With all the different time and billing, practice management, and customer management programs these days, it can be difficult to choose the right one for your practice. Here are some red flags I’ve learned to recognize, as well as answers that give me confidence that lawyers are making the right decision for their practice.
- A client’s relative offers to pay for your legal services. Do you know how to structure this third-party payment?
- You receive a “retainer” of $5,000 to be accessed only if your client fails to pay her monthly bill – an arrangement commonly known as collecting “last month’s rent.” Are you required to handle these funds in any special way?
- Your bookkeeper deposits a settlement payment on Friday, September 16. On Monday, September 19 your client demands his portion of the proceeds. Should you disburse the client’s share of the settlement?
- At the conclusion of your initial meeting a client writes you a check for $1500 to prepare a simple estate plan. Should you deposit the check in your IOLTA account or your business operating account? Are you confident that you have all the information needed to make this decision?
- For three years you’ve carried a small, uncashed client refund check on your books. You can’t find the client. Should you write it off?
If you don’t know the answers to these questions, want to brush up on lawyer trust accounting, or need ethics credits, consider attending Ethical Trust Accounting and Ethical Dilemmas: Unclaimed Client Funds. Here are the details:
Who Should Attend
Lawyers, staff, bookkeepers, administrators, office managers – anyone who handles trust funds in Oregon.
Date and Time
Both programs are online webinars – view the webcasts on any mobile device or desktop. Listen to audio via computer/device speakers or by telephone. A link to downloadable program materials will be sent automatically to all registered attendees.
Registration Fee and Discount for Blog Readers
Program materials included in registration fee. Secure payment processing powered by Eventbrite. Visa, MasterCard, Discover, and American Express accepted.
Ethical Trust Accounting will cover:
- Establishing regular, pooled, or separate IOLTA accounts
- Paying service charges and meeting minimum balance requirements
- Avoiding impermissible cushions
- Safeguarding client property and protecting against theft
- Holding unearned funds in trust until they “clear”
- Processing third party payments
- Using fixed fee agreements
- Paying yourself
- Reporting overdrafts
- Ethical recordkeeping and reconciliation
- Processing credit cards
- Retaining records
Remember to enter the discount code “Blog” to save 20% when registering for Ethical Trust Accounting.
Ethical Dilemmas: Unclaimed Client Funds
Is an in-depth, one hour CLE focusing on the issues surrounding unclaimed funds in IOLTA accounts. Topics include:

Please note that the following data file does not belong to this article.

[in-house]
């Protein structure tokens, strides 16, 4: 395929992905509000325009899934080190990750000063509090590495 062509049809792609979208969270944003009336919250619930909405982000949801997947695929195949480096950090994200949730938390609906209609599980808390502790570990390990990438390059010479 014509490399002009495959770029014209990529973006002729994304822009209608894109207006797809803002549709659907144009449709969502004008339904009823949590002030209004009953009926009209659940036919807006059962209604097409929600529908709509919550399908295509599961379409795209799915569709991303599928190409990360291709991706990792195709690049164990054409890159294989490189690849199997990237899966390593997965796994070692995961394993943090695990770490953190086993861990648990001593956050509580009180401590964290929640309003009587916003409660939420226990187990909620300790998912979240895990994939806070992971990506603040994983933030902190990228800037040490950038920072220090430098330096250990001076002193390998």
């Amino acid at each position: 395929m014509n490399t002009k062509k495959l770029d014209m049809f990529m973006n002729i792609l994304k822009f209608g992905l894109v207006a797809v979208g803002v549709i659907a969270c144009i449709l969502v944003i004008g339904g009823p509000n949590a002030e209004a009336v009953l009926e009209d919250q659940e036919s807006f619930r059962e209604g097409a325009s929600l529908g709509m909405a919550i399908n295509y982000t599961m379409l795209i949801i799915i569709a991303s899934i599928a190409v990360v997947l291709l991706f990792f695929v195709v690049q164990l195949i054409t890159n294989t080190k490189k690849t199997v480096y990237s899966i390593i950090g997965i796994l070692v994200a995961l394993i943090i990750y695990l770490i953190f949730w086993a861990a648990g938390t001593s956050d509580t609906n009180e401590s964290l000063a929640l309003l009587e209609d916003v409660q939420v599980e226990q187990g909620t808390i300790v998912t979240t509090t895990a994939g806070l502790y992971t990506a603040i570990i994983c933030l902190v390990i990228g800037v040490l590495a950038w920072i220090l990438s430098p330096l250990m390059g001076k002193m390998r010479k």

- Identifying unclaimed funds
- Determining residence
- Meeting timelines for assessment
- Pursuing ethical and statutory due diligence
- Reporting and remittance procedures
- Avoiding unclaimed funds
- Adopting strategies for dealing with lost checks
- Handling ethical and legal dilemmas for failure to report or remit
Can’t Attend These Programs?
All Rights Reserved  Beverly Michaelis
eCourt is available twenty-four hours a day, seven days a week. Convenient? Absolutely! But with convenience comes risk.
Tempted by the generous schedule, it is easy to form the habit of postponing filing until shortly before midnight on the day the filing is due.
While far from ideal, last-minute filing will succeed if your document is accepted. But therein lies the trap. Acceptance is not instantaneous. It may take one to three court days before the clerk processes your document. What happens if the statute of limitations expires during this time?
If you receive notice that your filing was rejected after the statute of limitations has run, your only hope is to request relation back. Beyond strict compliance with the rules – which lay out a detailed scheme for resubmitting your filing and seeking relation back – there are other nuances in play. Handling relation back correctly means your client’s case goes forward. Mishandling relation back may result in a legal malpractice claim.
To understand what is at stake, and the specific steps you need to take, let’s begin by reviewing the filing process:
When is a Filing Accepted?
As noted above, eCourt filings are not automatically accepted when submitted. Every filing is reviewed by a court clerk:
- If the court accepts the document for filing, the date and time of filing entered in the register relate back to the date and time the electronic filing system received the document. When the court accepts the document, the electronic filing system will affix the date and time of submission on the document, thereby indicating the date and time of filing of the document. UTCR 21.080(4).